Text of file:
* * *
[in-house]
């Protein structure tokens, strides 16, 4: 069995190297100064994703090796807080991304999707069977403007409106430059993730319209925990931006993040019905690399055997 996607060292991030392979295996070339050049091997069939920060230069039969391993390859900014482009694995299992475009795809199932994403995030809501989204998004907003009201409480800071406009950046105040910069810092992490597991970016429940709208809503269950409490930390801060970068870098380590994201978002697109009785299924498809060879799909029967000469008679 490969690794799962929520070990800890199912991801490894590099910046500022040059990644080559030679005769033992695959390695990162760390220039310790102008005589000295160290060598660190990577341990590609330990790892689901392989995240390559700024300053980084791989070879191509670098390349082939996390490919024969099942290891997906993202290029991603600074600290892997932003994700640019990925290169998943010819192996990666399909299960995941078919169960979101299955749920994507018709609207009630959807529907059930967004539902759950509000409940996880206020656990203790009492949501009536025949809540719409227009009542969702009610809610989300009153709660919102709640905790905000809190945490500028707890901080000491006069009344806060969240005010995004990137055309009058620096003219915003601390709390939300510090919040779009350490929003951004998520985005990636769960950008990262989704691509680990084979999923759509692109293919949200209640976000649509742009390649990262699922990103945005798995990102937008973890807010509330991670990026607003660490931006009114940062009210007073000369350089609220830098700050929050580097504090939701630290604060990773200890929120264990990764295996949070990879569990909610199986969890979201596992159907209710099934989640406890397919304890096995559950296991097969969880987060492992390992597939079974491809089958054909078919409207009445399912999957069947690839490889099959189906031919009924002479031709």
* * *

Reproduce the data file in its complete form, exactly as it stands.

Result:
[in-house]
């Protein structure tokens, strides 16, 4: 069995190297100064994703090796807080991304999707069977403007409106430059993730319209925990931006993040019905690399055997 996607060292991030392979295996070339050049091997069939920060230069039969391993390859900014482009694995299992475009795809199932994403995030809501989204998004907003009201409480800071406009950046105040910069810092992490597991970016429940709208809503269950409490930390801060970068870098380590994201978002697109009785299924498809060879799909029967000469008679 490969690794799962929520070990800890199912991801490894590099910046500022040059990644080559030679005769033992695959390695990162760390220039310790102008005589000295160290060598660190990577341990590609330990790892689901392989995240390559700024300053980084791989070879191509670098390349082939996390490919024969099942290891997906993202290029991603600074600290892997932003994700640019990925290169998943010819192996990666399909299960995941078919169960979101299955749920994507018709609207009630959807529907059930967004539902759950509000409940996880206020656990203790009492949501009536025949809540719409227009009542969702009610809610989300009153709660919102709640905790905000809190945490500028707890901080000491006069009344806060969240005010995004990137055309009058620096003219915003601390709390939300510090919040779009350490929003951004998520985005990636769960950008990262989704691509680990084979999923759509692109293919949200209640976000649509742009390649990262699922990103945005798995990102937008973890807010509330991670990026607003660490931006009114940062009210007073000369350089609220830098700050929050580097504090939701630290604060990773200890929120264990990764295996949070990879569990909610199986969890979201596992159907209710099934989640406890397919304890096995559950296991097969969880987060492992390992597939079974491809089958054909078919409207009445399912999957069947690839490889099959189906031919009924002479031709």